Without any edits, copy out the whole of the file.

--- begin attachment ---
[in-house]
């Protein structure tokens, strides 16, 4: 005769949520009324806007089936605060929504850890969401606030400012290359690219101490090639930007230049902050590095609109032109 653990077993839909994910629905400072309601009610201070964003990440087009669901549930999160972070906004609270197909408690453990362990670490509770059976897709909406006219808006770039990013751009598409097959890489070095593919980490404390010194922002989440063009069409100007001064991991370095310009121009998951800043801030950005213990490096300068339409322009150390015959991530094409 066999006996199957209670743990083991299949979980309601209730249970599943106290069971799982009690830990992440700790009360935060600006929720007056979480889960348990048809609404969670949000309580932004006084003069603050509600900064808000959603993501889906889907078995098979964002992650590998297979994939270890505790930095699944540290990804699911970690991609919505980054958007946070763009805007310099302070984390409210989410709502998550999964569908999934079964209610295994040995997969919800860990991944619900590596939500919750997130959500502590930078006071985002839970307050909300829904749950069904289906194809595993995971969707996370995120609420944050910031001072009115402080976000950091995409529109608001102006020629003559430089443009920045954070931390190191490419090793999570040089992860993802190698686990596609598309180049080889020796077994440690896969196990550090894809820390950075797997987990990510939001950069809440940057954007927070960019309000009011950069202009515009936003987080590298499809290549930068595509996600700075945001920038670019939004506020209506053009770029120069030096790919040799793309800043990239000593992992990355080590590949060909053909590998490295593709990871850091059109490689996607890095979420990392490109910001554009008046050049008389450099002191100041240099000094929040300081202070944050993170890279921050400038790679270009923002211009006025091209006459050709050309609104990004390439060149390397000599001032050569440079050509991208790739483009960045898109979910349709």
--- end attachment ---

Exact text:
[in-house]
């Protein structure tokens, strides 16, 4: 005769949520009324806007089936605060929504850890969401606030400012290359690219101490090639930007230049902050590095609109032109 653990077993839909994910629905400072309601009610201070964003990440087009669901549930999160972070906004609270197909408690453990362990670490509770059976897709909406006219808006770039990013751009598409097959890489070095593919980490404390010194922002989440063009069409100007001064991991370095310009121009998951800043801030950005213990490096300068339409322009150390015959991530094409 066999006996199957209670743990083991299949979980309601209730249970599943106290069971799982009690830990992440700790009360935060600006929720007056979480889960348990048809609404969670949000309580932004006084003069603050509600900064808000959603993501889906889907078995098979964002992650590998297979994939270890505790930095699944540290990804699911970690991609919505980054958007946070763009805007310099302070984390409210989410709502998550999964569908999934079964209610295994040995997969919800860990991944619900590596939500919750997130959500502590930078006071985002839970307050909300829904749950069904289906194809595993995971969707996370995120609420944050910031001072009115402080976000950091995409529109608001102006020629003559430089443009920045954070931390190191490419090793999570040089992860993802190698686990596609598309180049080889020796077994440690896969196990550090894809820390950075797997987990990510939001950069809440940057954007927070960019309000009011950069202009515009936003987080590298499809290549930068595509996600700075945001920038670019939004506020209506053009770029120069030096790919040799793309800043990239000593992992990355080590590949060909053909590998490295593709990871850091059109490689996607890095979420990392490109910001554009008046050049008389450099002191100041240099000094929040300081202070944050993170890279921050400038790679270009923002211009006025091209006459050709050309609104990004390439060149390397000599001032050569440079050509991208790739483009960045898109979910349709």